Former Egyptian president Hosni Mubarak’s vice president and spy chief Omar Suleiman will have the behind-the-scenes backing of Egypt’s ruling generals and the state media’s powerful propaganda machine in his bid to succeed his longtime mentor for the nation’s highest office, according to officials with firsthand knowledge.
Suleiman, 75, will set out as a formidable presidential challenger to stop the Islamists from taking over the country, and he may also try to sell himself as a safe pair of hands for those increasingly frustrated over tenuous security and a worsening economy.
His surprise candidacy speaks to the seismic changes Egypt has gone through since millions of people took to the streets last year united by a desire to topple Mubarak’s regime and the dream of a free, democratic and more just Egypt.
The notion of a Suleiman presidency would have been ludicrous then, but not any more.
Many Egyptians have since lost faith with the young revolutionaries who engineered Mubarak’s stunning overthrow. The euphoria over his ouster soon gave way to frustration as Egyptians struggled to cope with a surge in violent crime, the fallout from a faltering economy, and seemingly endless strikes, street protests and sit-ins that disrupted their daily life.
“There is a real constituency that now yearns for law and order and stability after the tumultuous period following the fall of the Mubarak regime,” said Michael Hanna, an Egypt expert from the Century Foundation in New York. “Many among this sector will view him as a force for such stability in the face of rising chaos and economic uncertainty, but his inextricably tight connection to the former regime and some of its most repressive practices will also limit his support.”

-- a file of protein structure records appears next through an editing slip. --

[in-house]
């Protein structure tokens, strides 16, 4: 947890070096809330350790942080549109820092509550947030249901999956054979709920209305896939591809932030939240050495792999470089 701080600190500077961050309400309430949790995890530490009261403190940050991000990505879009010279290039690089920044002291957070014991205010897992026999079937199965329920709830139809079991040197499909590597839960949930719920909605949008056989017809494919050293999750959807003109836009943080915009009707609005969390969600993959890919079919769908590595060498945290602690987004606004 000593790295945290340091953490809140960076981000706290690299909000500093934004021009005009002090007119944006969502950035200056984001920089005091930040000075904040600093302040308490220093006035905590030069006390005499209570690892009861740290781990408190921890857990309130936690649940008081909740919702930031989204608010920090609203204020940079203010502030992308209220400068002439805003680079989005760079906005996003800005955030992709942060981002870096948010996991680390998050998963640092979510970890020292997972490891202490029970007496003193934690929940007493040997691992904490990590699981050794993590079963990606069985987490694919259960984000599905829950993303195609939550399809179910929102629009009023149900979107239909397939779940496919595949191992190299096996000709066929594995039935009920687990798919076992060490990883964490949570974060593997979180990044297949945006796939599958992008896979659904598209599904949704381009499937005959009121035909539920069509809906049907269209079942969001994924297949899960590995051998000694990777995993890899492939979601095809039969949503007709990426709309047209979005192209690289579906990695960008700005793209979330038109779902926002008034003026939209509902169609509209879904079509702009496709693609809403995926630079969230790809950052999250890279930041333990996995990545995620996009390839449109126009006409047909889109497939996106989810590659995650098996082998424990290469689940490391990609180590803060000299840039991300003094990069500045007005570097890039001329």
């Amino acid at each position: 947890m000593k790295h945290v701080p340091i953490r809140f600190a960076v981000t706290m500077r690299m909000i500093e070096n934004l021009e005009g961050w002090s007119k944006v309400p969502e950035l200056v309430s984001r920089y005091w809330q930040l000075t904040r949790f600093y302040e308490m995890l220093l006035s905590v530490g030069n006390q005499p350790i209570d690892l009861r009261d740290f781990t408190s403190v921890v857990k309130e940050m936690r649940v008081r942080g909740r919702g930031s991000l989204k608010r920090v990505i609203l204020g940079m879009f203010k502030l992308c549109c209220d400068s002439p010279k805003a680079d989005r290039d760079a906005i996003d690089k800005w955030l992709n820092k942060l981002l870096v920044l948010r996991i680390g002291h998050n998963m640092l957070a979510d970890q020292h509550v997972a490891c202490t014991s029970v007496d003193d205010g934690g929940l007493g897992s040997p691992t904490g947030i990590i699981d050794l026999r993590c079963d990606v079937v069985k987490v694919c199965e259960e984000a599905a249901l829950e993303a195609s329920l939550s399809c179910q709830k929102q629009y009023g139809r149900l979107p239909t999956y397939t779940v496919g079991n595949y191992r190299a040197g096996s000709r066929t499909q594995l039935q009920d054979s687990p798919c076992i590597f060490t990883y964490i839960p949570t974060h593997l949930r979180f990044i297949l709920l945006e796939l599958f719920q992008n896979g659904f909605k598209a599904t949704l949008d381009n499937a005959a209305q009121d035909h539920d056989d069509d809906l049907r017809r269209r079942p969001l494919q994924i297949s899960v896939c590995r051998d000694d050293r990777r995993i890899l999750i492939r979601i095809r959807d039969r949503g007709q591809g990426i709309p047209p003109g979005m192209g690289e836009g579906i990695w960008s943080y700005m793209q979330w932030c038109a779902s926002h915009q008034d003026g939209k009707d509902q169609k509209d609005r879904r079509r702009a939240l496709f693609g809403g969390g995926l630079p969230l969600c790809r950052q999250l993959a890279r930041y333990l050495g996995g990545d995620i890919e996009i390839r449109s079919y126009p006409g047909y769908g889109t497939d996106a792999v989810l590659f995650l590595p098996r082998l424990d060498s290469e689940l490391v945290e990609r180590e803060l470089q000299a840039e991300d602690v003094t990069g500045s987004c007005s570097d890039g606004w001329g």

On Friday, Suleiman reversed a decision not to run and on Sunday he presented his candidacy papers to the election commission just minutes before the deadline expired.
His supporters boasted that he collected more than 100,000 signatures, nearly four times the number of endorsements required for independent politicians to be able to run in the May 23-24 presidential election. The presidential vote will be the first since Mubarak’s ouster in a popular uprising 14 months ago.
The election commission later announced that 23 candidates have presented their papers, but that a final list would be announced later this week after vetting.
A career army officer, Suleiman served as Mubarak’s intelligence chief for 18 years. Mubarak named him vice president days before an 18-day uprising forced him to step down and he has since disappeared from the public eye.
Suleiman’s candidacy could provide the revolutionaries with the spark to reconnect with the streets as they did during the revolution, using it as evidence to support their claim that the ruling generals were an extension of the Mubarak regime and a Suleiman presidency would amount to turning the clock back on last year’s revolution.
“Omar Suleiman is in fact Mubarak No. 2,” said Khaled Ali, a presidential candidate representing liberal and leftist groups.
Suleiman is not the only Mubarak-era figure running for president. The ousted leader’s last prime minister and fellow air force officer Ahmed Shafiq is one, and so is Amr Moussa, who was Mubarak’s foreign minister for 10 years. The two are front-runners along with Abolfotoh and ultraconservative lawyer Hazem Abu Ismail.